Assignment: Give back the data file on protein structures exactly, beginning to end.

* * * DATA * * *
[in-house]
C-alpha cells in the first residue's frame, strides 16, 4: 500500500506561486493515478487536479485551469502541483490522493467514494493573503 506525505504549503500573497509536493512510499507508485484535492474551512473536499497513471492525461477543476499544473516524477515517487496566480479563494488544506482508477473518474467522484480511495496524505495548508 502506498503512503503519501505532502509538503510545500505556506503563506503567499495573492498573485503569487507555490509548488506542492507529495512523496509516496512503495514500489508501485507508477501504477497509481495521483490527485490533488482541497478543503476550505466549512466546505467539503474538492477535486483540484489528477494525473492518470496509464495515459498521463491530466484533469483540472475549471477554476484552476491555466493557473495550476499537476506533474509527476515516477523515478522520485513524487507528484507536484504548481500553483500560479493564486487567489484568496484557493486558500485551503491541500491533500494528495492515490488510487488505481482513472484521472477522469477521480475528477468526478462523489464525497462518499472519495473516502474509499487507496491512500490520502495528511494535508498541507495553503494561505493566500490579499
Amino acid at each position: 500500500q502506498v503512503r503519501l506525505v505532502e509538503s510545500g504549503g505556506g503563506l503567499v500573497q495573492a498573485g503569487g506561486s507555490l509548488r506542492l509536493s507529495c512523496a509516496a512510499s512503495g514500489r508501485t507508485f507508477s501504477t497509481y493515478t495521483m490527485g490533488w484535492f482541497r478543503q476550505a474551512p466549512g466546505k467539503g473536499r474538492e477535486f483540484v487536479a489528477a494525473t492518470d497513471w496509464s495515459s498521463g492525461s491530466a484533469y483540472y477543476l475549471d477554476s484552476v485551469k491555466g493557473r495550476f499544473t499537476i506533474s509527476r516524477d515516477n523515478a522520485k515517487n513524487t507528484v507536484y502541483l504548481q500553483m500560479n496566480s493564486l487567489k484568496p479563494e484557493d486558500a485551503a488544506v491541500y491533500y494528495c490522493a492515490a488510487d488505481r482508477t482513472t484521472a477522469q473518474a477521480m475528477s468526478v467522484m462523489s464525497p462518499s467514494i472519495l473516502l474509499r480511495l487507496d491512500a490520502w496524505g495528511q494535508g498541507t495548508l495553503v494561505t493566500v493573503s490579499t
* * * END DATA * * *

[in-house]
C-alpha cells in the first residue's frame, strides 16, 4: 500500500506561486493515478487536479485551469502541483490522493467514494493573503 506525505504549503500573497509536493512510499507508485484535492474551512473536499497513471492525461477543476499544473516524477515517487496566480479563494488544506482508477473518474467522484480511495496524505495548508 502506498503512503503519501505532502509538503510545500505556506503563506503567499495573492498573485503569487507555490509548488506542492507529495512523496509516496512503495514500489508501485507508477501504477497509481495521483490527485490533488482541497478543503476550505466549512466546505467539503474538492477535486483540484489528477494525473492518470496509464495515459498521463491530466484533469483540472475549471477554476484552476491555466493557473495550476499537476506533474509527476515516477523515478522520485513524487507528484507536484504548481500553483500560479493564486487567489484568496484557493486558500485551503491541500491533500494528495492515490488510487488505481482513472484521472477522469477521480475528477468526478462523489464525497462518499472519495473516502474509499487507496491512500490520502495528511494535508498541507495553503494561505493566500490579499
Amino acid at each position: 500500500q502506498v503512503r503519501l506525505v505532502e509538503s510545500g504549503g505556506g503563506l503567499v500573497q495573492a498573485g503569487g506561486s507555490l509548488r506542492l509536493s507529495c512523496a509516496a512510499s512503495g514500489r508501485t507508485f507508477s501504477t497509481y493515478t495521483m490527485g490533488w484535492f482541497r478543503q476550505a474551512p466549512g466546505k467539503g473536499r474538492e477535486f483540484v487536479a489528477a494525473t492518470d497513471w496509464s495515459s498521463g492525461s491530466a484533469y483540472y477543476l475549471d477554476s484552476v485551469k491555466g493557473r495550476f499544473t499537476i506533474s509527476r516524477d515516477n523515478a522520485k515517487n513524487t507528484v507536484y502541483l504548481q500553483m500560479n496566480s493564486l487567489k484568496p479563494e484557493d486558500a485551503a488544506v491541500y491533500y494528495c490522493a492515490a488510487d488505481r482508477t482513472t484521472a477522469q473518474a477521480m475528477s468526478v467522484m462523489s464525497p462518499s467514494i472519495l473516502l474509499r480511495l487507496d491512500a490520502w496524505g495528511q494535508g498541507t495548508l495553503v494561505t493566500v493573503s490579499t